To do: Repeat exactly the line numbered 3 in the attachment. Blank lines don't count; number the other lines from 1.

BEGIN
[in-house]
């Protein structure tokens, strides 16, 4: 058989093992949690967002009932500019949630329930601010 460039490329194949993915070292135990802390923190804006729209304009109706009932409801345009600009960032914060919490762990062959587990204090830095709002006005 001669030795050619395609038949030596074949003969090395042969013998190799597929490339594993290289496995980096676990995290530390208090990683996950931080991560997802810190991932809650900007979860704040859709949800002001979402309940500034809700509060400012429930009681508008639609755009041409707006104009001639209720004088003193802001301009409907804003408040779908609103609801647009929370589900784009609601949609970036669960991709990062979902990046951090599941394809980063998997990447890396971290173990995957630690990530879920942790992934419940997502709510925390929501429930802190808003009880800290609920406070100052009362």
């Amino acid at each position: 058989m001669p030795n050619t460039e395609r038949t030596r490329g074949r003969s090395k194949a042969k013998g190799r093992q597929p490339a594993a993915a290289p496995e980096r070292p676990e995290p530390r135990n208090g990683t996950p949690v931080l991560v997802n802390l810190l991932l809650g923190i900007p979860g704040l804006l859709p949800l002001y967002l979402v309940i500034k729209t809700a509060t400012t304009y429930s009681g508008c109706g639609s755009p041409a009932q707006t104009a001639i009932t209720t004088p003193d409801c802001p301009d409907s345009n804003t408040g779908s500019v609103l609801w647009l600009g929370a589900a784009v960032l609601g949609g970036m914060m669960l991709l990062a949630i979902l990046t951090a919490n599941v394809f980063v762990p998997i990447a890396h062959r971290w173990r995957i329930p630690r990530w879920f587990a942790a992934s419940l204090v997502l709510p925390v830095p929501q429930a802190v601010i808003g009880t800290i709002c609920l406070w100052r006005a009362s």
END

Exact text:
């Amino acid at each position: 058989m001669p030795n050619t460039e395609r038949t030596r490329g074949r003969s090395k194949a042969k013998g190799r093992q597929p490339a594993a993915a290289p496995e980096r070292p676990e995290p530390r135990n208090g990683t996950p949690v931080l991560v997802n802390l810190l991932l809650g923190i900007p979860g704040l804006l859709p949800l002001y967002l979402v309940i500034k729209t809700a509060t400012t304009y429930s009681g508008c109706g639609s755009p041409a009932q707006t104009a001639i009932t209720t004088p003193d409801c802001p301009d409907s345009n804003t408040g779908s500019v609103l609801w647009l600009g929370a589900a784009v960032l609601g949609g970036m914060m669960l991709l990062a949630i979902l990046t951090a919490n599941v394809f980063v762990p998997i990447a890396h062959r971290w173990r995957i329930p630690r990530w879920f587990a942790a992934s419940l204090v997502l709510p925390v830095p929501q429930a802190v601010i808003g009880t800290i709002c609920l406070w100052r006005a009362s």